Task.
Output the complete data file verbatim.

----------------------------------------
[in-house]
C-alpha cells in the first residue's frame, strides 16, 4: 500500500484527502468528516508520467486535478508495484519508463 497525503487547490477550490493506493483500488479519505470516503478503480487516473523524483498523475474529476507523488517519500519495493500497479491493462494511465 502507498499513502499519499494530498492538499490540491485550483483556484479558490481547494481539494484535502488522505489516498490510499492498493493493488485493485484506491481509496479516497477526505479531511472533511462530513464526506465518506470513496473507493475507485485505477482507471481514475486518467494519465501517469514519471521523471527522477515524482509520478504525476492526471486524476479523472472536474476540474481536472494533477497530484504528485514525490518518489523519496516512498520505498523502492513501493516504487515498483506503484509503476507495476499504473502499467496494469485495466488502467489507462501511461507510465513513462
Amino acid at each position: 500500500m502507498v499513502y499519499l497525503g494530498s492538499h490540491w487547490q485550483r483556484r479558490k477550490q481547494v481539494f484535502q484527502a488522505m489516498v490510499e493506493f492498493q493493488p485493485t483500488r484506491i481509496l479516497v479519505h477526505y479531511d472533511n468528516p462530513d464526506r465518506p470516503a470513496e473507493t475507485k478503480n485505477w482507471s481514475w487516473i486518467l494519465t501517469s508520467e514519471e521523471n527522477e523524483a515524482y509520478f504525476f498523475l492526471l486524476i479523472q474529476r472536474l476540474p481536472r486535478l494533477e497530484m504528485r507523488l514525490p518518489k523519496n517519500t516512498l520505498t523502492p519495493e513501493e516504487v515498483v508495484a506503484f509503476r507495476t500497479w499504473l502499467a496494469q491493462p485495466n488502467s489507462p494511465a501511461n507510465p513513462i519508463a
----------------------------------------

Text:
[in-house]
C-alpha cells in the first residue's frame, strides 16, 4: 500500500484527502468528516508520467486535478508495484519508463 497525503487547490477550490493506493483500488479519505470516503478503480487516473523524483498523475474529476507523488517519500519495493500497479491493462494511465 502507498499513502499519499494530498492538499490540491485550483483556484479558490481547494481539494484535502488522505489516498490510499492498493493493488485493485484506491481509496479516497477526505479531511472533511462530513464526506465518506470513496473507493475507485485505477482507471481514475486518467494519465501517469514519471521523471527522477515524482509520478504525476492526471486524476479523472472536474476540474481536472494533477497530484504528485514525490518518489523519496516512498520505498523502492513501493516504487515498483506503484509503476507495476499504473502499467496494469485495466488502467489507462501511461507510465513513462
Amino acid at each position: 500500500m502507498v499513502y499519499l497525503g494530498s492538499h490540491w487547490q485550483r483556484r479558490k477550490q481547494v481539494f484535502q484527502a488522505m489516498v490510499e493506493f492498493q493493488p485493485t483500488r484506491i481509496l479516497v479519505h477526505y479531511d472533511n468528516p462530513d464526506r465518506p470516503a470513496e473507493t475507485k478503480n485505477w482507471s481514475w487516473i486518467l494519465t501517469s508520467e514519471e521523471n527522477e523524483a515524482y509520478f504525476f498523475l492526471l486524476i479523472q474529476r472536474l476540474p481536472r486535478l494533477e497530484m504528485r507523488l514525490p518518489k523519496n517519500t516512498l520505498t523502492p519495493e513501493e516504487v515498483v508495484a506503484f509503476r507495476t500497479w499504473l502499467a496494469q491493462p485495466n488502467s489507462p494511465a501511461n507510465p513513462i519508463a